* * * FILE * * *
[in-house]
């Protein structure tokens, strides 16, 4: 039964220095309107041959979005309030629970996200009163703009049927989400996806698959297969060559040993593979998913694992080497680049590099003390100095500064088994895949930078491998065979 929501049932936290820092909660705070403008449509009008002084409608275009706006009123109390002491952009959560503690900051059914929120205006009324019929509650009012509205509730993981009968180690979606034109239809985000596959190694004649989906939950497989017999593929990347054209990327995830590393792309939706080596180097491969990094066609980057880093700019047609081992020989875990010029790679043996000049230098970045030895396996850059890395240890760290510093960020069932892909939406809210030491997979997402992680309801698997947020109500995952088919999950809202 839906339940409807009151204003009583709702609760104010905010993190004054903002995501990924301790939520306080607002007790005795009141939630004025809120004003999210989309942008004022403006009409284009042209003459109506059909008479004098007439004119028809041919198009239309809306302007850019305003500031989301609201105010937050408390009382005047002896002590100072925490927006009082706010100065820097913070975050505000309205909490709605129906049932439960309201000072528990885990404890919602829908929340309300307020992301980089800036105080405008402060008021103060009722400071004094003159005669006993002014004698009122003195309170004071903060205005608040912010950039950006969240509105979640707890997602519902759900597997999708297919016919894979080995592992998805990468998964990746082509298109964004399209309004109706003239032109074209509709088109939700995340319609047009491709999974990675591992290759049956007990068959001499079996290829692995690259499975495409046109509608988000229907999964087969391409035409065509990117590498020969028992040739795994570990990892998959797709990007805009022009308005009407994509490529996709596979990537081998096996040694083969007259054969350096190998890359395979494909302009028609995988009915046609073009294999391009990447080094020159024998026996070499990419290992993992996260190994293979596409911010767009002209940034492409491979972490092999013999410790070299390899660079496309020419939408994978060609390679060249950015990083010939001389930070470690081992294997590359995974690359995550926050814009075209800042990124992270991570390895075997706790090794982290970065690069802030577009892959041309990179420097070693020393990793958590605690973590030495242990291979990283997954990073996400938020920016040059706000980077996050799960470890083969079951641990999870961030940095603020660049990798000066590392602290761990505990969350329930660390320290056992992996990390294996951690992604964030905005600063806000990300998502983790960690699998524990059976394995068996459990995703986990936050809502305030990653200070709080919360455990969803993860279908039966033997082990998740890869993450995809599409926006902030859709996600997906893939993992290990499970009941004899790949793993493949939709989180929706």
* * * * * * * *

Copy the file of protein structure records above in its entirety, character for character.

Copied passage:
[in-house]
């Protein structure tokens, strides 16, 4: 039964220095309107041959979005309030629970996200009163703009049927989400996806698959297969060559040993593979998913694992080497680049590099003390100095500064088994895949930078491998065979 929501049932936290820092909660705070403008449509009008002084409608275009706006009123109390002491952009959560503690900051059914929120205006009324019929509650009012509205509730993981009968180690979606034109239809985000596959190694004649989906939950497989017999593929990347054209990327995830590393792309939706080596180097491969990094066609980057880093700019047609081992020989875990010029790679043996000049230098970045030895396996850059890395240890760290510093960020069932892909939406809210030491997979997402992680309801698997947020109500995952088919999950809202 839906339940409807009151204003009583709702609760104010905010993190004054903002995501990924301790939520306080607002007790005795009141939630004025809120004003999210989309942008004022403006009409284009042209003459109506059909008479004098007439004119028809041919198009239309809306302007850019305003500031989301609201105010937050408390009382005047002896002590100072925490927006009082706010100065820097913070975050505000309205909490709605129906049932439960309201000072528990885990404890919602829908929340309300307020992301980089800036105080405008402060008021103060009722400071004094003159005669006993002014004698009122003195309170004071903060205005608040912010950039950006969240509105979640707890997602519902759900597997999708297919016919894979080995592992998805990468998964990746082509298109964004399209309004109706003239032109074209509709088109939700995340319609047009491709999974990675591992290759049956007990068959001499079996290829692995690259499975495409046109509608988000229907999964087969391409035409065509990117590498020969028992040739795994570990990892998959797709990007805009022009308005009407994509490529996709596979990537081998096996040694083969007259054969350096190998890359395979494909302009028609995988009915046609073009294999391009990447080094020159024998026996070499990419290992993992996260190994293979596409911010767009002209940034492409491979972490092999013999410790070299390899660079496309020419939408994978060609390679060249950015990083010939001389930070470690081992294997590359995974690359995550926050814009075209800042990124992270991570390895075997706790090794982290970065690069802030577009892959041309990179420097070693020393990793958590605690973590030495242990291979990283997954990073996400938020920016040059706000980077996050799960470890083969079951641990999870961030940095603020660049990798000066590392602290761990505990969350329930660390320290056992992996990390294996951690992604964030905005600063806000990300998502983790960690699998524990059976394995068996459990995703986990936050809502305030990653200070709080919360455990969803993860279908039966033997082990998740890869993450995809599409926006902030859709996600997906893939993992290990499970009941004899790949793993493949939709989180929706």